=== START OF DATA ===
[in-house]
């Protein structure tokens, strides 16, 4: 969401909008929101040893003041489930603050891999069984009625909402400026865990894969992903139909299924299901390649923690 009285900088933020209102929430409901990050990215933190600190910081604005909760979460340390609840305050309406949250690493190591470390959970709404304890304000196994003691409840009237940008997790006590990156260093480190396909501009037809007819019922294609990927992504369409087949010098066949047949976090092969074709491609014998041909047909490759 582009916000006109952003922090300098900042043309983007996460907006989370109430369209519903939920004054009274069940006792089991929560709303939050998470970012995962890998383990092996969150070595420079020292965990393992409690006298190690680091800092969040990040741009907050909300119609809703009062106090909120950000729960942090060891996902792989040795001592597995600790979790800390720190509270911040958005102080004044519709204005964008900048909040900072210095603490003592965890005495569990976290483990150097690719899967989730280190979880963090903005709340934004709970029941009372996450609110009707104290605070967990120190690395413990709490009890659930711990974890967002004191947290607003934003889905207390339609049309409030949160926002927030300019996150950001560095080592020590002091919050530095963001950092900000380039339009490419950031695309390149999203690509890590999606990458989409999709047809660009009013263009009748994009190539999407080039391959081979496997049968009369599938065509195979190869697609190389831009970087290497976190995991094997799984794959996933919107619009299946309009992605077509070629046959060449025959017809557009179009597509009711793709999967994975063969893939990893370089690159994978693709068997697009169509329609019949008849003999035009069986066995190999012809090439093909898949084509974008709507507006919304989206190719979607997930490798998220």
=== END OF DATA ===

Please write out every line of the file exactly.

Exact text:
[in-house]
């Protein structure tokens, strides 16, 4: 969401909008929101040893003041489930603050891999069984009625909402400026865990894969992903139909299924299901390649923690 009285900088933020209102929430409901990050990215933190600190910081604005909760979460340390609840305050309406949250690493190591470390959970709404304890304000196994003691409840009237940008997790006590990156260093480190396909501009037809007819019922294609990927992504369409087949010098066949047949976090092969074709491609014998041909047909490759 582009916000006109952003922090300098900042043309983007996460907006989370109430369209519903939920004054009274069940006792089991929560709303939050998470970012995962890998383990092996969150070595420079020292965990393992409690006298190690680091800092969040990040741009907050909300119609809703009062106090909120950000729960942090060891996902792989040795001592597995600790979790800390720190509270911040958005102080004044519709204005964008900048909040900072210095603490003592965890005495569990976290483990150097690719899967989730280190979880963090903005709340934004709970029941009372996450609110009707104290605070967990120190690395413990709490009890659930711990974890967002004191947290607003934003889905207390339609049309409030949160926002927030300019996150950001560095080592020590002091919050530095963001950092900000380039339009490419950031695309390149999203690509890590999606990458989409999709047809660009009013263009009748994009190539999407080039391959081979496997049968009369599938065509195979190869697609190389831009970087290497976190995991094997799984794959996933919107619009299946309009992605077509070629046959060449025959017809557009179009597509009711793709999967994975063969893939990893370089690159994978693709068997697009169509329609019949008849003999035009069986066995190999012809090439093909898949084509974008709507507006919304989206190719979607997930490798998220």